Dear Editor,
U.S. Places First Men on the MOON. Those of us old enough to remember this probably also remember exactly where we were as we watched history unfold on television.
I was fortunate in that I had a fairly different perspective. While in the Army, I served as Exec. Officer for US Army Cape Kennedy Outport (USACKO) from June, 1968 to March, 1969. We ran the military (Cape Kennedy) side of Port Canaveral. From our vantage point of loading or off-loading ships, we were “up close and personal” with many rocket and missile launchings - including the Apollo series. Apollo was a granddaddy of all rockets. When it ignited, we were close enough that the pulsations would literally make our ribs vibrate in the same rhythm (as the pulsations) and our hearts would beat wildly. It was like a drug made from noise and concussion.
Fast-forward to July 20, 1969, and I am stationed in Busan, S. Korea. Korea is almost exactly 12 hours ahead of Central Time, so while those of you in the U.S. were watching during the night, we were watching this historic event during the day – 12 hours ahead of you.
We’d assembled, about a dozen of us, in a Quonset hut dripping with humidity and the always present faint odor of sewer – or not-too-distant rice paddies. We had a small b&w TV tuned to the only Korean TV station for a picture, while we listened to the audio over Armed Forces Korean Network. We” were a mixture of Non-Coms, Korean civilian employees (DAKS) and myself.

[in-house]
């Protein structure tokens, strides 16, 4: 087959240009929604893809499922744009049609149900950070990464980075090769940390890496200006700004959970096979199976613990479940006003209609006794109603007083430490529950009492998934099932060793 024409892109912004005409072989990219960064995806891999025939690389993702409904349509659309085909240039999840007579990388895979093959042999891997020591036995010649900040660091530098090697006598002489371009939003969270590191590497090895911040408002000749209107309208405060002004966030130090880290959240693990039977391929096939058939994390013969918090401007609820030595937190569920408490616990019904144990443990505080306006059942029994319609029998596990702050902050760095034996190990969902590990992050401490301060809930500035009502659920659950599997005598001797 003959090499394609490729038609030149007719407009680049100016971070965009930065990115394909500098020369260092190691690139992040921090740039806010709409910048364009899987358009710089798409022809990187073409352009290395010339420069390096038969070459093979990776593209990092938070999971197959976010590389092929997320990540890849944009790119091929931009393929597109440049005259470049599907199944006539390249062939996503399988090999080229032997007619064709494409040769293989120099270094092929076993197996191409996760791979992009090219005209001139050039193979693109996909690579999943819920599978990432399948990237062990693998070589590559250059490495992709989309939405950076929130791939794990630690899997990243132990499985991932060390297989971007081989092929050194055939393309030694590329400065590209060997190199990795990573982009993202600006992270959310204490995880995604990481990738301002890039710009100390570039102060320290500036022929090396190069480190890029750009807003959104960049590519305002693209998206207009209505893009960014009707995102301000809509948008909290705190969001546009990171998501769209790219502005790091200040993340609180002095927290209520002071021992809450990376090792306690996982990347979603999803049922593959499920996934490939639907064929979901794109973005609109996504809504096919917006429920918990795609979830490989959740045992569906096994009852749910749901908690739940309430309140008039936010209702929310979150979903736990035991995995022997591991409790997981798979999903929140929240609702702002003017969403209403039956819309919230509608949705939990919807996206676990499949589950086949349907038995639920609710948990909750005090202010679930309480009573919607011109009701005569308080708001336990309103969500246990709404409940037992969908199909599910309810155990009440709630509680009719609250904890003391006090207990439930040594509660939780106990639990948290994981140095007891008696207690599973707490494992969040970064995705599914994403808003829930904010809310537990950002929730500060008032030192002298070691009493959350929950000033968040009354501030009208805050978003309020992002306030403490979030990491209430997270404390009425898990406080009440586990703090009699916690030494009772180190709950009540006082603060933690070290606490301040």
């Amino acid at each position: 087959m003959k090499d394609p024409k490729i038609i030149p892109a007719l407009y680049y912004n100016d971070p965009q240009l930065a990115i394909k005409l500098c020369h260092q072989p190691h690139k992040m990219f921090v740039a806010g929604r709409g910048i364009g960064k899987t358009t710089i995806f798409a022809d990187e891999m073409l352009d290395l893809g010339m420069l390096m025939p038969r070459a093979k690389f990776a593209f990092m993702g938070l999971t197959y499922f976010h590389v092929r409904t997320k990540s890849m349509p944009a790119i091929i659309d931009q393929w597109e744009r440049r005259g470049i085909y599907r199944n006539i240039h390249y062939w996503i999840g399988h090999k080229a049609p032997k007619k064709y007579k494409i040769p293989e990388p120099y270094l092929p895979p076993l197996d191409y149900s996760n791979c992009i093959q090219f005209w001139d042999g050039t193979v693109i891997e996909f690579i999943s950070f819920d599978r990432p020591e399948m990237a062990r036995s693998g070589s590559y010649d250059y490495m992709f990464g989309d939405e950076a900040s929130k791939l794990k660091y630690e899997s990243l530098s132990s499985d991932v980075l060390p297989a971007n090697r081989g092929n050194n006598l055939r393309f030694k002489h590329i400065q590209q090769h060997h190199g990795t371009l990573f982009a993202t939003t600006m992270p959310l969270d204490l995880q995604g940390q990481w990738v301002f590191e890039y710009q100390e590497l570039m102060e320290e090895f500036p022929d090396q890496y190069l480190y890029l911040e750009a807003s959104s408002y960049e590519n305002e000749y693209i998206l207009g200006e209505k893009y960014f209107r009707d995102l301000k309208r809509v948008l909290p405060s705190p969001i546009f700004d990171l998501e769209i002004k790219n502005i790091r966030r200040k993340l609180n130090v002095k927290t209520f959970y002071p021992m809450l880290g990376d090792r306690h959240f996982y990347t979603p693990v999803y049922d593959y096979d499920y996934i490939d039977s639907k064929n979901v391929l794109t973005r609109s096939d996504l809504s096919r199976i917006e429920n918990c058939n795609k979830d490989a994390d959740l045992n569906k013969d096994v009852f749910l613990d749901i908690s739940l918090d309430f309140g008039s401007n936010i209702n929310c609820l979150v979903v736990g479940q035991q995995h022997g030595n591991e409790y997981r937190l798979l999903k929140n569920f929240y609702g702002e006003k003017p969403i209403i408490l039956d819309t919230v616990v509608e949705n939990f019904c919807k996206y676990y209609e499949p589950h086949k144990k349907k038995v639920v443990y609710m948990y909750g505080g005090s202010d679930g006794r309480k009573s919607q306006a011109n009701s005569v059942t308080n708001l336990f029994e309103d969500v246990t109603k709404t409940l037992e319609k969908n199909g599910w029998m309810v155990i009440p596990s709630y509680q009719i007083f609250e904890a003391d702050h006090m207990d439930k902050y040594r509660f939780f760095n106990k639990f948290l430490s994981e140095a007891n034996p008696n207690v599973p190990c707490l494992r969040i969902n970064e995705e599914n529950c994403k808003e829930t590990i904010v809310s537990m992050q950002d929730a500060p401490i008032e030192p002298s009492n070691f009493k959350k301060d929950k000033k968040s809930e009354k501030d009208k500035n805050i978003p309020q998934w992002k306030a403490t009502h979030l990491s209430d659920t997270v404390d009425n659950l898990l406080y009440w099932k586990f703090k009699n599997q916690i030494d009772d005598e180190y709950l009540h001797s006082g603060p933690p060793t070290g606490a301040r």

Among our group was Mr. Chu, my #1 Korean employee. He was a short, always smiling, stout man who had been a lieutenant in the Korean Army during the Korean Conflict. As Neil Armstrong placed his foot on the lunar surface, Mr. Chu proposed a toast, which I will never forget. “We Koreans look at the moon and paint pretty pictures and write pretty words. Russians look at the moon and they brag, brag, brag. But you Americans, you are really something. You look at the moon - and you go there.”
Maybe you can get a sense of the feelings I had, we all shared, at that moment. America. We’d helped save the world in WWII. We were the first (and the most) to help S. Korea during the Korean Conflict and we were maintaining our promise to never desert them. There is a large UN cemetery in Busan, and most of those buried there are Americans.
Fifty years have now come and gone since that historic day. I will never forget the Apollo launches live from the Cape, Apollo 11 and Neil and Buzz walking on the moon. But, I will also never forget Mr. Chu and his spontaneous toast on that memorable day, July 20, 1969. God Bless America. And God Bless Mr. Chu, wherever you may be.
Larry E. Grabb